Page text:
On top of that the water pump totally died, wobbling, leaking, totally bad. I replaced that but the white smoke continued, got worse and the van would rung but on a short trip like you took I would come out and it would not start.
Once in a while just holding the key in the start position would get it to go over past the sticking point, fire up and go.
I tried revving it up good before shutting it off to blow everything out, reduce the pressure, and it would help it start again. If that didn't work I took a tire iron and moved the engine past the stuck point via the fins on the transmission, then start it. Eventually the smoke got so bad that I just parked it until this week. I now have the Subaru coolant conditioner in there, smoke is going away but I think the radiator is plugged up.

So, that's my experience and it's worth just what you paid for it.

David
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Vanagon Nut
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PostPosted: Thu Jan 14, 2010 11:02 am    Post subject: Reply with quote

Was there any difference in how the engine was starting and running prior to this?

Oil level ok?
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Franklinstower
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PostPosted: Thu Jan 14, 2010 11:18 am    Post subject: Reply with quote

I second the idea of pulling your spark plugs and seeing if it spins faster. I had a hydraulic lock once from leaky injectors that had created similar starting symptons. removing the plugs and cranking it revealed the issue when gas was shot out the spark plug hole.

Paul
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rsxsr
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PostPosted: Thu Jan 14, 2010 12:55 pm    Post subject: Reply with quote

camerahunter wrote:

Once in a while just holding the key in the start position would get it to go over past the sticking point, fire up and go.
David


David, in your situation, it is possible a cylinder was filling with coolant when the engine was off. The sticking point could have been the piston trying to compress the coolant in the cylinder. With a good starting system, you could probably bend a connecting rod if the cylinder was really filled up. Water can't be compressed, something has to give. Usually the connecting rod.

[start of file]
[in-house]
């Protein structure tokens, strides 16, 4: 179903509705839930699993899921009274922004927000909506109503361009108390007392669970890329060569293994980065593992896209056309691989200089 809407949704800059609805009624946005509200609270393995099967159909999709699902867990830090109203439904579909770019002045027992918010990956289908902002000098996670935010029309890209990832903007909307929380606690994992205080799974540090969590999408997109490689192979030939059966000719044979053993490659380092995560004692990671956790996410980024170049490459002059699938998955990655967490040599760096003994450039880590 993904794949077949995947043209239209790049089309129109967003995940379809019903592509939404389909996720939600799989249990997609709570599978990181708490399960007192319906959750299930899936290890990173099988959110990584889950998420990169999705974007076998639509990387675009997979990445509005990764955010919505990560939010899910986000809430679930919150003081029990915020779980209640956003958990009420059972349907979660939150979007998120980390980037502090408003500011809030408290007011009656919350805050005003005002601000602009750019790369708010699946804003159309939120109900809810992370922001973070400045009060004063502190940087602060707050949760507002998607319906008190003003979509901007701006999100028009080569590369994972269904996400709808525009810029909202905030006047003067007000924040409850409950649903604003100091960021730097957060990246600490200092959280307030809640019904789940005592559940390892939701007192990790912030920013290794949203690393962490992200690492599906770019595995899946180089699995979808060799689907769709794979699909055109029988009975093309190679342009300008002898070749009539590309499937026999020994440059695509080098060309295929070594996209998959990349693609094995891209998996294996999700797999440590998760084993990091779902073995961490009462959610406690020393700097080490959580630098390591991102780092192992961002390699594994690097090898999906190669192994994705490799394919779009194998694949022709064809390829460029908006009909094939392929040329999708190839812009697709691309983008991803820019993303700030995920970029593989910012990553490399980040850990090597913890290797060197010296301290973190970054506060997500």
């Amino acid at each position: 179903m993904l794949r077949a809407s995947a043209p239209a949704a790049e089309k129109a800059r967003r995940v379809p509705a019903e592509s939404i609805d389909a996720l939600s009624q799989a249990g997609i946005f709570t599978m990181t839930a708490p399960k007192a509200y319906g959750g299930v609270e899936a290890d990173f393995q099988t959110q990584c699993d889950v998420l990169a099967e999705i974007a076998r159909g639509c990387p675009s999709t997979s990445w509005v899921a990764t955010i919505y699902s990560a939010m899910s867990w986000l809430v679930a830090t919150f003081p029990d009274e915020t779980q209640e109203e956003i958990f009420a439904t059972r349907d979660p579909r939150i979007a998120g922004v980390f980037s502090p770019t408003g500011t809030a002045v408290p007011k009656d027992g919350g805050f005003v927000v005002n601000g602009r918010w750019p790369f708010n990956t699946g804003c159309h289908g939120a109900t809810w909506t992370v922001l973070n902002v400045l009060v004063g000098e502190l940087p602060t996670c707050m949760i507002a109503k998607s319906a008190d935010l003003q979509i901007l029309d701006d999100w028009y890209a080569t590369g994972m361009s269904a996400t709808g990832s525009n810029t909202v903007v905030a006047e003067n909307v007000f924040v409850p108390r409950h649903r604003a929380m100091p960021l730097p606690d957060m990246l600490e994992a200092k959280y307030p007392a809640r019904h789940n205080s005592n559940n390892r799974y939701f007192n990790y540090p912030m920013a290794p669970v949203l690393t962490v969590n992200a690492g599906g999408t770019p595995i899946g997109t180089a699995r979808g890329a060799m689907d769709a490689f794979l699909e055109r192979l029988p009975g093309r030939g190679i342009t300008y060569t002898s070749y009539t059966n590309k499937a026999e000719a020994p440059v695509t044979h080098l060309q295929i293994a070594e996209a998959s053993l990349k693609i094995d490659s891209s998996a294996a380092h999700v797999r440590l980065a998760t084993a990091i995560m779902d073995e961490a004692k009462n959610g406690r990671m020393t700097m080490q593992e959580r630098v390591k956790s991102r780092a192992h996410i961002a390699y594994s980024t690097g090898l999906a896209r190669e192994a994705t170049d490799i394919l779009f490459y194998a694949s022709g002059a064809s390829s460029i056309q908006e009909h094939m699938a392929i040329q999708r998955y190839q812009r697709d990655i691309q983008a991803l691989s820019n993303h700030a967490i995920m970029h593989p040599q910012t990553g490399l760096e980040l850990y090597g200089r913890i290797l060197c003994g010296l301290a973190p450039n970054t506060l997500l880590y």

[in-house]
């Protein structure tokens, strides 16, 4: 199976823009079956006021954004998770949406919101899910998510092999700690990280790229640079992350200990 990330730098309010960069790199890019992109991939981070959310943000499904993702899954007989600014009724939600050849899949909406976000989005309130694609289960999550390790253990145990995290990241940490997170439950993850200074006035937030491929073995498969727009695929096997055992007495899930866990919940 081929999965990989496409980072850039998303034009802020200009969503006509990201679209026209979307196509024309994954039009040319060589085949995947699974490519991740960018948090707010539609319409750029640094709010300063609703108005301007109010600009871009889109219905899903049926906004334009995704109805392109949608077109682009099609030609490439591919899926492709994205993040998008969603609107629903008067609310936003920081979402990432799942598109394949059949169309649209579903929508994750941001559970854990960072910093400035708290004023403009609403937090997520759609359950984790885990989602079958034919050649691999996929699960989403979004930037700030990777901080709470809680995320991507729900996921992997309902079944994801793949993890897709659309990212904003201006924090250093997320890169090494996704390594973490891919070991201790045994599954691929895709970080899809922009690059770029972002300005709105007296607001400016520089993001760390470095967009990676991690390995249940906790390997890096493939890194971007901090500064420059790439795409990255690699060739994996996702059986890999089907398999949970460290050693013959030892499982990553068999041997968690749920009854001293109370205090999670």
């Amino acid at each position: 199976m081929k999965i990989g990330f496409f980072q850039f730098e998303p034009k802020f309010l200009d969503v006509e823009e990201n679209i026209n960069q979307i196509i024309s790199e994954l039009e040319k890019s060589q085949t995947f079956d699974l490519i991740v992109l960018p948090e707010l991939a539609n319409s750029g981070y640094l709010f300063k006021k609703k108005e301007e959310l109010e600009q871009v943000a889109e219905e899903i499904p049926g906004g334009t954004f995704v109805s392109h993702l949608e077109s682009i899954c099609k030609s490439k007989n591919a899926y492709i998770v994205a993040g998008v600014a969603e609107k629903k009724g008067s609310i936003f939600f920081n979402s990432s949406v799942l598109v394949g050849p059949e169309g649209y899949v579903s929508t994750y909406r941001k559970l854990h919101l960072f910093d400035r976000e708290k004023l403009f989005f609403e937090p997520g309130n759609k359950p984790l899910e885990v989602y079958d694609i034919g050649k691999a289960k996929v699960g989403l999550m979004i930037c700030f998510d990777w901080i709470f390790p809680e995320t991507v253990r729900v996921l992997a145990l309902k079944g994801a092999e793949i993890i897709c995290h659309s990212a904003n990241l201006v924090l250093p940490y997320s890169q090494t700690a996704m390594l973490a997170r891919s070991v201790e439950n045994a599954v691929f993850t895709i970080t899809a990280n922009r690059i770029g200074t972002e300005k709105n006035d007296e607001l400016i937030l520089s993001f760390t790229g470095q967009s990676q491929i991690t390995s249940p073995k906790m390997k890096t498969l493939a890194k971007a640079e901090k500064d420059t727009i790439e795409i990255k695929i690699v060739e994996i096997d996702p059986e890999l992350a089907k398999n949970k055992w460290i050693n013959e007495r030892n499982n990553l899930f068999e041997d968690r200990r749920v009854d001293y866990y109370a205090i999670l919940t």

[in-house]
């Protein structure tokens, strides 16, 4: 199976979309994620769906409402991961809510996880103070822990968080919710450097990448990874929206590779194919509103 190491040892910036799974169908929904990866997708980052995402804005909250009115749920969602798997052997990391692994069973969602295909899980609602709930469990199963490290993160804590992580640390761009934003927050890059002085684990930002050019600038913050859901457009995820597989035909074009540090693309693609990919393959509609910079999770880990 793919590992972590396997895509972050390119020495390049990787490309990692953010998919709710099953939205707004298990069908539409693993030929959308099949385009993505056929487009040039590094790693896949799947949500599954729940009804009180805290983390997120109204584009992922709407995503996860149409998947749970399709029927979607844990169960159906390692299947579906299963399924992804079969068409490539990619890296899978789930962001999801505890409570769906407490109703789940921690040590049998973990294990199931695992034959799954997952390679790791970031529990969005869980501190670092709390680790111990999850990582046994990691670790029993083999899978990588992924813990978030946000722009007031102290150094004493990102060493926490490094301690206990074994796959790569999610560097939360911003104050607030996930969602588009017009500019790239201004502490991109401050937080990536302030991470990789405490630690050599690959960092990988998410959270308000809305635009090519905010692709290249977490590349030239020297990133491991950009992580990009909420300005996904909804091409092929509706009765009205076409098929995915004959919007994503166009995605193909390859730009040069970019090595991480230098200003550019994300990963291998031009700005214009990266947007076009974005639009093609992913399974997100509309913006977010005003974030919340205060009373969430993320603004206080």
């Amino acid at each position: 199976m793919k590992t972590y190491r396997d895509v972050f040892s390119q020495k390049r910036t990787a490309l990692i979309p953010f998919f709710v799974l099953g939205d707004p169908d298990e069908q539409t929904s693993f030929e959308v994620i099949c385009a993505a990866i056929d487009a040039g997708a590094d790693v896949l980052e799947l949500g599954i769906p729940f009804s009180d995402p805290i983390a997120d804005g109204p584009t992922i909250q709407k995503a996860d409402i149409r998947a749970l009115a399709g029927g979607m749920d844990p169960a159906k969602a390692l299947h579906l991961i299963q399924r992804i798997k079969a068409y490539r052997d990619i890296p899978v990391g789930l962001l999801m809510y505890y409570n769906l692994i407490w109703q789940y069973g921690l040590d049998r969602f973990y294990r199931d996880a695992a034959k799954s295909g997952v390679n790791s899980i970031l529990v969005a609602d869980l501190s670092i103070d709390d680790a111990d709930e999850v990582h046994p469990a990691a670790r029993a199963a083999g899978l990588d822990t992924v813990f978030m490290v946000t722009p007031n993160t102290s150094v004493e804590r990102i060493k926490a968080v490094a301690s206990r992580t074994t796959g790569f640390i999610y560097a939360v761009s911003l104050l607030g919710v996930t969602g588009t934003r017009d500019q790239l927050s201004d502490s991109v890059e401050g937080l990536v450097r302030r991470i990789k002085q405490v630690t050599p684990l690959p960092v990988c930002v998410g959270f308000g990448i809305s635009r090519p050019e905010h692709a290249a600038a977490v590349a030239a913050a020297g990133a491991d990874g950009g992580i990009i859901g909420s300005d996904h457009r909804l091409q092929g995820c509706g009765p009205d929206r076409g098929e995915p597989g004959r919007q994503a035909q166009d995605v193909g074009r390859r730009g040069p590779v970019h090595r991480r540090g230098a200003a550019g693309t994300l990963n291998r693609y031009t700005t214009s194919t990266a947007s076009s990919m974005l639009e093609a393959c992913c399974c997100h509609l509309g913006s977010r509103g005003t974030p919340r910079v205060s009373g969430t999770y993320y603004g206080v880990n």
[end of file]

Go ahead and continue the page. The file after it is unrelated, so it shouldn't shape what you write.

To the original poster, I would want to also remove the spark plugs and be sure I could turn the engine over by hand.
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camerahunter
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PostPosted: Thu Jan 14, 2010 1:07 pm    Post subject: Reply with quote

rsxr

Yes, that could be what was wrong. I don't think it had much coolant in there but some. The engine runs fine today, just a tad hot, little smoke, but nice and smooth.

For what it's worth all my troubles started with a simple get in, turn key, nothing, turn off, try again and it would go with no hesitation.

David
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PostPosted: Thu Jan 14, 2010 1:15 pm    Post subject: Reply with quote

Franklinstower wrote:
I second the idea of pulling your spark plugs and seeing if it spins faster. I had a hydraulic lock once from leaky injectors that had created similar starting symptons. removing the plugs and cranking it revealed the issue when gas was shot out the spark plug hole.

Paul


Voila...

You did the right thing by jump starting the starter directly with your truck.

2 possibilities

-Bad starter (i don't think so because the old has the same problem)
-Hydro lock.

Hydro lock is mostly cause by gas. Faulty injector or fuel pressure sender.

Good luck
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rsxsr
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PostPosted: Thu Jan 14, 2010 1:18 pm    Post subject: Reply with quote

A word of caution, if you expect the engine is hydralocked with gasoline, be sure to have the coil wire removed from the distributor cap and securely grounded. Cranking the engine, will explel the gasoline, but it also creates a very flamable environment. One spark and you could have a bigger problem.
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camerahunter
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PostPosted: Thu Jan 14, 2010 1:24 pm    Post subject: Reply with quote

If it's hydralock wouldn't the smell of gas be prominent?

David
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PostPosted: Thu Jan 14, 2010 1:40 pm    Post subject: Reply with quote